Podcast length depends solely on content. Don’t cut down good content or pad out succinct work!
How long does it need to be to get the message out? If you asked most podcast listeners, a “short” episode would probably be anything under 15 minutes. And a “long” episode would probably be anything over an hour.
Many will reference the time of the average commute (said to be around 20 minutes) as a good length to shoot for. But anything from 20 up to 45 minutes seems to be within the “sweet spot” for an episode length.
Don’t worry too much about these figures though, ultimately your episode lengths should be decided by two things.
- Your content
- Your audience
If you have 50 minutes of valuable, relevant content, why chop it down to 20? Or likewise, if you’ve said everything you have to say in 10 minutes, why pad it out to 30? In extreme cases, say you do an interview and it’s a fantastic conversation from start to finish but runs for 2 hours. You can always chop it in half and create two episodes.
Over time, your listeners will tell you if they think your episodes are too short or too long. Try to survey your audience once a year to gather data like this, and you can adjust accordingly.
When you get that data, of course, there’s no need to stick to the same length each time, but it’s good to have an ‘average’ so your listeners know what to expect.
Finally, length can actually be a ‘unique’ factor, like we talked about in Section 3. Short and snappy 4 minute episodes could suit a certain type of listener, or huge 3 hour in-depth interviews might suit another. Think about whether length might be a deliberate unique choice for you.
Deeper Dive: How Long Should My Episodes Be?
This is one of the biggest starter questions. Here’s the answer:
The best schedule is normally the most frequent one that you can stick to, on a regular basis.
So, if you can only manage once a month, that’s fine. If you can manage every 2 weeks, even better. If you can manage weekly, then that’s great.
You can still have a big impact with a fortnightly, or monthly show, but people plan their lives around what day of the week it is. It’s the routine at the forefront of our lives, and tapping into it can be powerful.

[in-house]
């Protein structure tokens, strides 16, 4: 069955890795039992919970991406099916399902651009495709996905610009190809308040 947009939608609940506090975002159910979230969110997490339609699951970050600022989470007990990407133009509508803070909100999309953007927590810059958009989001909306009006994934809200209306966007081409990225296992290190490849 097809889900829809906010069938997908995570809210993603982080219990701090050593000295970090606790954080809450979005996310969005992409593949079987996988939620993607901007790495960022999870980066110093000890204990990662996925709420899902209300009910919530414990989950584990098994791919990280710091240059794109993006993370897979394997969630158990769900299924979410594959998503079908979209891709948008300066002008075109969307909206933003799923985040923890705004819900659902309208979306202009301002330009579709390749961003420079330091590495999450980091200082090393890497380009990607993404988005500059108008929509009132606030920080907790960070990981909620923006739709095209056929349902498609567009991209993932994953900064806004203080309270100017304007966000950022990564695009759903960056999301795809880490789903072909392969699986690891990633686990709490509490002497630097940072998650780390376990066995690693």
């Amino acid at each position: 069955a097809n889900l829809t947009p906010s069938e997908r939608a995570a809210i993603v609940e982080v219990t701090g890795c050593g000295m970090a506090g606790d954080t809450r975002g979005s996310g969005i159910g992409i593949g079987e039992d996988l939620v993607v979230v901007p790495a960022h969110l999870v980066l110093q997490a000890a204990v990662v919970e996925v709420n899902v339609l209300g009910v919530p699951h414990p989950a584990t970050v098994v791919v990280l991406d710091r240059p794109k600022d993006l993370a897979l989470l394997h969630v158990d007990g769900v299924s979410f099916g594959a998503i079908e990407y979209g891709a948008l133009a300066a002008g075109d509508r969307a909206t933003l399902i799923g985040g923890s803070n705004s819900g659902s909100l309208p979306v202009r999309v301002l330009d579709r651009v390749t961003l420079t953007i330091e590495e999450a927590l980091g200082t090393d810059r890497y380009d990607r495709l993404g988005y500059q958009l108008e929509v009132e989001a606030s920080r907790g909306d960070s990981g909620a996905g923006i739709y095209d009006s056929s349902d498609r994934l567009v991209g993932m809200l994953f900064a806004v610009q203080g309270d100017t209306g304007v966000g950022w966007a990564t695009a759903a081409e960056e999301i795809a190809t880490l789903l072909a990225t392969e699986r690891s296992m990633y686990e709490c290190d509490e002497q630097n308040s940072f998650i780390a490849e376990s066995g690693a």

That said, sticking to a deadline just for the sake of it is pointless. You’ll have a bigger impact if you put out one excellent episode a month instead of a very average episode every week.
Deeper Dive: How Often Should I Release New Podcast Episodes?
Another Option: Podcasting In Seasons
Season podcasting gets you off the publishing treadmill, bringing the fun back into podcasting!
Starting a podcast doesn’t have to be like jumping on a treadmill, where you have to get a new episode out every week/fortnight/month. You can take a leaf out of television’s book and podcast in seasons.
When you start a seasonal podcast, each season will usually have a theme. You might create episodes based around that theme or topic for 6-12 episodes, then have a break. After a month or two, you’ll launch a new season (with another theme/topic) and repeat the process.
An example of a seasonal podcast is our very own Podcraft Podcast, where season 1 (updated on season 10) was all about being a beginner podcaster. Next, season 2 was about podcasting equipment, season 3 was about building a podcast website, and so on.
If your content is appropriate for it, you can even turn each season into a course or an ebook further down the line, so there are many benefits to seasonal podcasting. One pitfall however is that you might lose momentum (and the interest of your audience) during your breaks. We’ve found, though, that if you prepare them for it, and explain when you’ll be back, then you combat both issues. You can’t miss your own deadline after all!
Here's a more in-depth look at how to podcast in seasons, if this is something that interests you.
Just like choosing a name for your podcast, choosing good, searchable, descriptive titles for your episodes is important.
The biggest mistake when it comes to naming your episodes is to call them “Episode 1”, “Episode 2”, and so on. Nobody’s going to know what to expect if they listen. The whole point of a podcast is that people listen to it, so give them a reason to click on one of your episodes.
Make it clear to people what they will get from listening to your show. If you look on any podcast directory you will see shows with titles like “How To…”, “Five Tips For…” etc. These are popular because they work. You just need to make sure that you are delivering in the episode what you promised in the title.
The extra benefit of this is that iTunes allows searching by episode name. So you can show up not only for the terms in your podcast title, but for the keywords in your episode names. That gives you a whole extra level of reach if you name them well.
Need more help with titles, lengths and ALL the details?
We've done solo, co-host, group, roundtable, drama, blah blah blah… We've also done a lot of seasons, and made it work really well for us.